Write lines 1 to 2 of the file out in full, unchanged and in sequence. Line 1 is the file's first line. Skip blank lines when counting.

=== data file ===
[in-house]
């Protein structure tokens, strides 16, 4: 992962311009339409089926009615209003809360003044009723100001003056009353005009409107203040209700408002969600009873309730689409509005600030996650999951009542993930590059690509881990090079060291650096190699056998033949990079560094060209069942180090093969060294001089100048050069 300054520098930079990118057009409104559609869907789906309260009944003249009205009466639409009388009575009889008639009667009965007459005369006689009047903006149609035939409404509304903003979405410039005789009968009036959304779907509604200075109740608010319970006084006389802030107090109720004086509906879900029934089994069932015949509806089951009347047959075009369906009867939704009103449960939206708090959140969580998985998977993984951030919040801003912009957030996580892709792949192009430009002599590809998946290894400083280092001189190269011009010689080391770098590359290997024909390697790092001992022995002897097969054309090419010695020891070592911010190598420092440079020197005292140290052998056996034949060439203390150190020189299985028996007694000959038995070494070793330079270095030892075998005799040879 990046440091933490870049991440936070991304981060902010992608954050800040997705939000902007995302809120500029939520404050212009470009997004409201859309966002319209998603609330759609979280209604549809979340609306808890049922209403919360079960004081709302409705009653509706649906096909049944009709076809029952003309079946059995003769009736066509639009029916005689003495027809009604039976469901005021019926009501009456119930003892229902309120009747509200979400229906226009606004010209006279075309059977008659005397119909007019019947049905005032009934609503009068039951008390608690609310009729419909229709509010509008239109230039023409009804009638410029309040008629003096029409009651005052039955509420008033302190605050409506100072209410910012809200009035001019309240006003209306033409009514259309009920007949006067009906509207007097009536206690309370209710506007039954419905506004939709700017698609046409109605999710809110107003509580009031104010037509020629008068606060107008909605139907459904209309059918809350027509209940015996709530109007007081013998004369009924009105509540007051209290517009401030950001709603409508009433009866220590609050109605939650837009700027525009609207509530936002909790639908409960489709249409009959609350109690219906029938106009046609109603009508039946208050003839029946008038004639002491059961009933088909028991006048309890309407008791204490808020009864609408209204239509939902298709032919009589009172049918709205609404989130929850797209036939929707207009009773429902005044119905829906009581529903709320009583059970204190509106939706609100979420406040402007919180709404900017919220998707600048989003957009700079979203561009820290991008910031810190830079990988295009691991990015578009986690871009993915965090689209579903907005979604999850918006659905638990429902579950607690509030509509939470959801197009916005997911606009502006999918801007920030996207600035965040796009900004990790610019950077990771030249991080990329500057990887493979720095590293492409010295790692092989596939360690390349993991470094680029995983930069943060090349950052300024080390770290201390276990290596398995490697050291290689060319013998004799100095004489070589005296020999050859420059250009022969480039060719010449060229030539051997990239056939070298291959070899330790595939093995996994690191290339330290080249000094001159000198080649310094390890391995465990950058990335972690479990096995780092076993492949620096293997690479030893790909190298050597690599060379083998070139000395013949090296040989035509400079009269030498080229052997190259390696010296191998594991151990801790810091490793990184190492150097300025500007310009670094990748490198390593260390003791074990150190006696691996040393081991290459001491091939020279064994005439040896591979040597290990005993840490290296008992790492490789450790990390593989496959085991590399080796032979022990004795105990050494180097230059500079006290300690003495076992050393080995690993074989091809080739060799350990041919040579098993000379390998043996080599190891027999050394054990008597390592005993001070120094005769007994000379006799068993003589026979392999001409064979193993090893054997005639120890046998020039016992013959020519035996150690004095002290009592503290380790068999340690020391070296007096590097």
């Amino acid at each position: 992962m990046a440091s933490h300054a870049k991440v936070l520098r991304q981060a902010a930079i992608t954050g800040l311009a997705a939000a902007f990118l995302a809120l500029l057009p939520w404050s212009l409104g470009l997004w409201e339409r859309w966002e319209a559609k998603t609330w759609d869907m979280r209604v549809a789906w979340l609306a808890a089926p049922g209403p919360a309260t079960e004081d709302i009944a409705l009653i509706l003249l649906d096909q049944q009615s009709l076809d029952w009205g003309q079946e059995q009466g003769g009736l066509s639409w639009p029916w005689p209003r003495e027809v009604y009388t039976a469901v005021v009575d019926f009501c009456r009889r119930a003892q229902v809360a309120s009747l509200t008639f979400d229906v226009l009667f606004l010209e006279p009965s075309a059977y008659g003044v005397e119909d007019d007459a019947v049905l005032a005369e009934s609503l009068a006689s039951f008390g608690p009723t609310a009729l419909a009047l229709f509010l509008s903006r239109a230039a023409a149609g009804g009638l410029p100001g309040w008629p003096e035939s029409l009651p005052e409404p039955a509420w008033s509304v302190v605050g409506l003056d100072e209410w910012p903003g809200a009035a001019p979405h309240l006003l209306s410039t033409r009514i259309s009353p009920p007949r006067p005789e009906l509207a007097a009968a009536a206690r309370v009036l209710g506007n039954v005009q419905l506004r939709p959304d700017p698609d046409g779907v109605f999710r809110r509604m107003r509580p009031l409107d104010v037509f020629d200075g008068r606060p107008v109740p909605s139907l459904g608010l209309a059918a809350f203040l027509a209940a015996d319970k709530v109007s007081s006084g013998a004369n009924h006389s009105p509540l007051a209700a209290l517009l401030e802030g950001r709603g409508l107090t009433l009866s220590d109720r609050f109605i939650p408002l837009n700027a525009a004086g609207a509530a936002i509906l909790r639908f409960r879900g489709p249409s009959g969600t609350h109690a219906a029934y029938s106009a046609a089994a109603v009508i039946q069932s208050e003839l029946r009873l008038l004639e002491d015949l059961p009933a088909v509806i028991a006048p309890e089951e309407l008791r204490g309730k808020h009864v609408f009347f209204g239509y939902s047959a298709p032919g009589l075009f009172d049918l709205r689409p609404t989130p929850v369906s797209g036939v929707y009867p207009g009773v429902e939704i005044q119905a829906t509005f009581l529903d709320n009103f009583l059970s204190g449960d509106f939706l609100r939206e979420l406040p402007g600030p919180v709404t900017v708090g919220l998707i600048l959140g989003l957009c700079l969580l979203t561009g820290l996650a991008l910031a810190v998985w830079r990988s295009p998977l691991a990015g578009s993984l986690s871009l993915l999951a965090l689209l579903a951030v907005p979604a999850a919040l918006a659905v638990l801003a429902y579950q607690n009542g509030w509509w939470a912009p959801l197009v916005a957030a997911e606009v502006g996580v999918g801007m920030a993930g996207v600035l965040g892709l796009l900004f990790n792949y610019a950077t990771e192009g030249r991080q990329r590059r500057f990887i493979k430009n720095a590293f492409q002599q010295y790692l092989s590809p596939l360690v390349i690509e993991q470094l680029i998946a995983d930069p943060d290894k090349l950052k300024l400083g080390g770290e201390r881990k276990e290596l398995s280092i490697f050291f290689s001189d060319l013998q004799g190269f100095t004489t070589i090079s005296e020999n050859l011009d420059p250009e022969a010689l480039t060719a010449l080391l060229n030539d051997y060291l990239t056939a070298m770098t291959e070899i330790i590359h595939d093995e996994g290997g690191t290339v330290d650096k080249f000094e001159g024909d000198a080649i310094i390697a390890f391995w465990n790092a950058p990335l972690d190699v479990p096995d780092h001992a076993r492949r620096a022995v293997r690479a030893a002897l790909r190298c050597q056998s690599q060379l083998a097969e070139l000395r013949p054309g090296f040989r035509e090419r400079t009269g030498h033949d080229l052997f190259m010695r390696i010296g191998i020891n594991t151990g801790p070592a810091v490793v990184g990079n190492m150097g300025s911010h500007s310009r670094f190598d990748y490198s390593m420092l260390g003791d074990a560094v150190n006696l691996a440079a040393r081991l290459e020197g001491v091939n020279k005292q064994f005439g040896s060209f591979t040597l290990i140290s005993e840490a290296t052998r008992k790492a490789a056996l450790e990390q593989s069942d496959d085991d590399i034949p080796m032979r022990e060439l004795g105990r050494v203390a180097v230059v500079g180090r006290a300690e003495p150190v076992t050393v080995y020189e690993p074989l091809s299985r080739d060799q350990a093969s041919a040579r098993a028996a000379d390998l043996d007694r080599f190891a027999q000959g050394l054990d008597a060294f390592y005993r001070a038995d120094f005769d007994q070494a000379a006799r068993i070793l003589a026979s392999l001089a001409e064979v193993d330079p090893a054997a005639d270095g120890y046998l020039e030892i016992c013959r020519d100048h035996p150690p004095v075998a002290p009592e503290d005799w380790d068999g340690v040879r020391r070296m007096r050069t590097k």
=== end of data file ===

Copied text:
[in-house]
């Protein structure tokens, strides 16, 4: 992962311009339409089926009615209003809360003044009723100001003056009353005009409107203040209700408002969600009873309730689409509005600030996650999951009542993930590059690509881990090079060291650096190699056998033949990079560094060209069942180090093969060294001089100048050069 300054520098930079990118057009409104559609869907789906309260009944003249009205009466639409009388009575009889008639009667009965007459005369006689009047903006149609035939409404509304903003979405410039005789009968009036959304779907509604200075109740608010319970006084006389802030107090109720004086509906879900029934089994069932015949509806089951009347047959075009369906009867939704009103449960939206708090959140969580998985998977993984951030919040801003912009957030996580892709792949192009430009002599590809998946290894400083280092001189190269011009010689080391770098590359290997024909390697790092001992022995002897097969054309090419010695020891070592911010190598420092440079020197005292140290052998056996034949060439203390150190020189299985028996007694000959038995070494070793330079270095030892075998005799040879 990046440091933490870049991440936070991304981060902010992608954050800040997705939000902007995302809120500029939520404050212009470009997004409201859309966002319209998603609330759609979280209604549809979340609306808890049922209403919360079960004081709302409705009653509706649906096909049944009709076809029952003309079946059995003769009736066509639009029916005689003495027809009604039976469901005021019926009501009456119930003892229902309120009747509200979400229906226009606004010209006279075309059977008659005397119909007019019947049905005032009934609503009068039951008390608690609310009729419909229709509010509008239109230039023409009804009638410029309040008629003096029409009651005052039955509420008033302190605050409506100072209410910012809200009035001019309240006003209306033409009514259309009920007949006067009906509207007097009536206690309370209710506007039954419905506004939709700017698609046409109605999710809110107003509580009031104010037509020629008068606060107008909605139907459904209309059918809350027509209940015996709530109007007081013998004369009924009105509540007051209290517009401030950001709603409508009433009866220590609050109605939650837009700027525009609207509530936002909790639908409960489709249409009959609350109690219906029938106009046609109603009508039946208050003839029946008038004639002491059961009933088909028991006048309890309407008791204490808020009864609408209204239509939902298709032919009589009172049918709205609404989130929850797209036939929707207009009773429902005044119905829906009581529903709320009583059970204190509106939706609100979420406040402007919180709404900017919220998707600048989003957009700079979203561009820290991008910031810190830079990988295009691991990015578009986690871009993915965090689209579903907005979604999850918006659905638990429902579950607690509030509509939470959801197009916005997911606009502006999918801007920030996207600035965040796009900004990790610019950077990771030249991080990329500057990887493979720095590293492409010295790692092989596939360690390349993991470094680029995983930069943060090349950052300024080390770290201390276990290596398995490697050291290689060319013998004799100095004489070589005296020999050859420059250009022969480039060719010449060229030539051997990239056939070298291959070899330790595939093995996994690191290339330290080249000094001159000198080649310094390890391995465990950058990335972690479990096995780092076993492949620096293997690479030893790909190298050597690599060379083998070139000395013949090296040989035509400079009269030498080229052997190259390696010296191998594991151990801790810091490793990184190492150097300025500007310009670094990748490198390593260390003791074990150190006696691996040393081991290459001491091939020279064994005439040896591979040597290990005993840490290296008992790492490789450790990390593989496959085991590399080796032979022990004795105990050494180097230059500079006290300690003495076992050393080995690993074989091809080739060799350990041919040579098993000379390998043996080599190891027999050394054990008597390592005993001070120094005769007994000379006799068993003589026979392999001409064979193993090893054997005639120890046998020039016992013959020519035996150690004095002290009592503290380790068999340690020391070296007096590097």